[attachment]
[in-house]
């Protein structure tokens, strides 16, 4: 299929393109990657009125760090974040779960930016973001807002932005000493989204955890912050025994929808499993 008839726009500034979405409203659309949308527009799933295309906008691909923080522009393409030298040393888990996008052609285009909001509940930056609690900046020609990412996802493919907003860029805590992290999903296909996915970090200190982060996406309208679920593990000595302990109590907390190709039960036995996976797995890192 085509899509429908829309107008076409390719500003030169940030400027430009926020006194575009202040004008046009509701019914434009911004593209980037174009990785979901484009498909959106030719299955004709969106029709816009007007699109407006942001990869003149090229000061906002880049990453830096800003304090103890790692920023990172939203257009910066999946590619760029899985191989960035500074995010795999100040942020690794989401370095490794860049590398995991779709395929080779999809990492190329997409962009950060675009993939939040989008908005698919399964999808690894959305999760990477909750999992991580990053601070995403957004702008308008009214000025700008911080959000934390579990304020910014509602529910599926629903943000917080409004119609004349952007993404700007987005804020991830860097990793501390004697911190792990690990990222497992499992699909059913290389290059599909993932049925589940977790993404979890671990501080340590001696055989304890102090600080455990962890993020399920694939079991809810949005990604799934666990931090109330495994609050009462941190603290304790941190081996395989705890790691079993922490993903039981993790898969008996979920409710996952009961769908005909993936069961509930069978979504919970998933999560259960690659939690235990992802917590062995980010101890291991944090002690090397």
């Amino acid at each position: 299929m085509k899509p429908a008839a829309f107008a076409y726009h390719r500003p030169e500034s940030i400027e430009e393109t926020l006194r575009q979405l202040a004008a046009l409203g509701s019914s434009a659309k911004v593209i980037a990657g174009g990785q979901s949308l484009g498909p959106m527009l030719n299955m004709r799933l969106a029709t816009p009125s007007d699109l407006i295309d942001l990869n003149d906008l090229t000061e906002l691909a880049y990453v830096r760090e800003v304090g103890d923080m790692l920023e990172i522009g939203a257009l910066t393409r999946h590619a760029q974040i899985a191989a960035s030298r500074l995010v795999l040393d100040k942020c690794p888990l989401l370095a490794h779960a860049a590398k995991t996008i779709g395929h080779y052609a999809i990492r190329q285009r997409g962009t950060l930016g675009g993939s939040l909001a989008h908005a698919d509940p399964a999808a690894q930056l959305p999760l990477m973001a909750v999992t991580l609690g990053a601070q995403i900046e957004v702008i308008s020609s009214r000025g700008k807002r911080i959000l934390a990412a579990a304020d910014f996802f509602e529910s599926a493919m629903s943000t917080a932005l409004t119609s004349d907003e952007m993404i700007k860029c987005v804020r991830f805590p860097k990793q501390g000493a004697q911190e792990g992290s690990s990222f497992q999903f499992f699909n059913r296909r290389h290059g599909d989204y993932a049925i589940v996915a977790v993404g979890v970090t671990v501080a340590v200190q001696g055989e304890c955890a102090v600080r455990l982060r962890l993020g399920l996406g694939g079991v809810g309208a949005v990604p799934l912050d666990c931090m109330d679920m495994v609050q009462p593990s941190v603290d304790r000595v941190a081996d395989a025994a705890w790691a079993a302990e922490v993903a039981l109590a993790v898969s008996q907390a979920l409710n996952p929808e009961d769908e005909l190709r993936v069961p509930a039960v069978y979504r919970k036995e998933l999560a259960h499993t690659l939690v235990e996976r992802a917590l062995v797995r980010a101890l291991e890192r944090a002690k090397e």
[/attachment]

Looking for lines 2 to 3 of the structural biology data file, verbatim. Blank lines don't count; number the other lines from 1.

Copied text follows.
């Protein structure tokens, strides 16, 4: 299929393109990657009125760090974040779960930016973001807002932005000493989204955890912050025994929808499993 008839726009500034979405409203659309949308527009799933295309906008691909923080522009393409030298040393888990996008052609285009909001509940930056609690900046020609990412996802493919907003860029805590992290999903296909996915970090200190982060996406309208679920593990000595302990109590907390190709039960036995996976797995890192 085509899509429908829309107008076409390719500003030169940030400027430009926020006194575009202040004008046009509701019914434009911004593209980037174009990785979901484009498909959106030719299955004709969106029709816009007007699109407006942001990869003149090229000061906002880049990453830096800003304090103890790692920023990172939203257009910066999946590619760029899985191989960035500074995010795999100040942020690794989401370095490794860049590398995991779709395929080779999809990492190329997409962009950060675009993939939040989008908005698919399964999808690894959305999760990477909750999992991580990053601070995403957004702008308008009214000025700008911080959000934390579990304020910014509602529910599926629903943000917080409004119609004349952007993404700007987005804020991830860097990793501390004697911190792990690990990222497992499992699909059913290389290059599909993932049925589940977790993404979890671990501080340590001696055989304890102090600080455990962890993020399920694939079991809810949005990604799934666990931090109330495994609050009462941190603290304790941190081996395989705890790691079993922490993903039981993790898969008996979920409710996952009961769908005909993936069961509930069978979504919970998933999560259960690659939690235990992802917590062995980010101890291991944090002690090397």
């Amino acid at each position: 299929m085509k899509p429908a008839a829309f107008a076409y726009h390719r500003p030169e500034s940030i400027e430009e393109t926020l006194r575009q979405l202040a004008a046009l409203g509701s019914s434009a659309k911004v593209i980037a990657g174009g990785q979901s949308l484009g498909p959106m527009l030719n299955m004709r799933l969106a029709t816009p009125s007007d699109l407006i295309d942001l990869n003149d906008l090229t000061e906002l691909a880049y990453v830096r760090e800003v304090g103890d923080m790692l920023e990172i522009g939203a257009l910066t393409r999946h590619a760029q974040i899985a191989a960035s030298r500074l995010v795999l040393d100040k942020c690794p888990l989401l370095a490794h779960a860049a590398k995991t996008i779709g395929h080779y052609a999809i990492r190329q285009r997409g962009t950060l930016g675009g993939s939040l909001a989008h908005a698919d509940p399964a999808a690894q930056l959305p999760l990477m973001a909750v999992t991580l609690g990053a601070q995403i900046e957004v702008i308008s020609s009214r000025g700008k807002r911080i959000l934390a990412a579990a304020d910014f996802f509602e529910s599926a493919m629903s943000t917080a932005l409004t119609s004349d907003e952007m993404i700007k860029c987005v804020r991830f805590p860097k990793q501390g000493a004697q911190e792990g992290s690990s990222f497992q999903f499992f699909n059913r296909r290389h290059g599909d989204y993932a049925i589940v996915a977790v993404g979890v970090t671990v501080a340590v200190q001696g055989e304890c955890a102090v600080r455990l982060r962890l993020g399920l996406g694939g079991v809810g309208a949005v990604p799934l912050d666990c931090m109330d679920m495994v609050q009462p593990s941190v603290d304790r000595v941190a081996d395989a025994a705890w790691a079993a302990e922490v993903a039981l109590a993790v898969s008996q907390a979920l409710n996952p929808e009961d769908e005909l190709r993936v069961p509930a039960v069978y979504r919970k036995e998933l999560a259960h499993t690659l939690v235990e996976r992802a917590l062995v797995r980010a101890l291991e890192r944090a002690k090397e």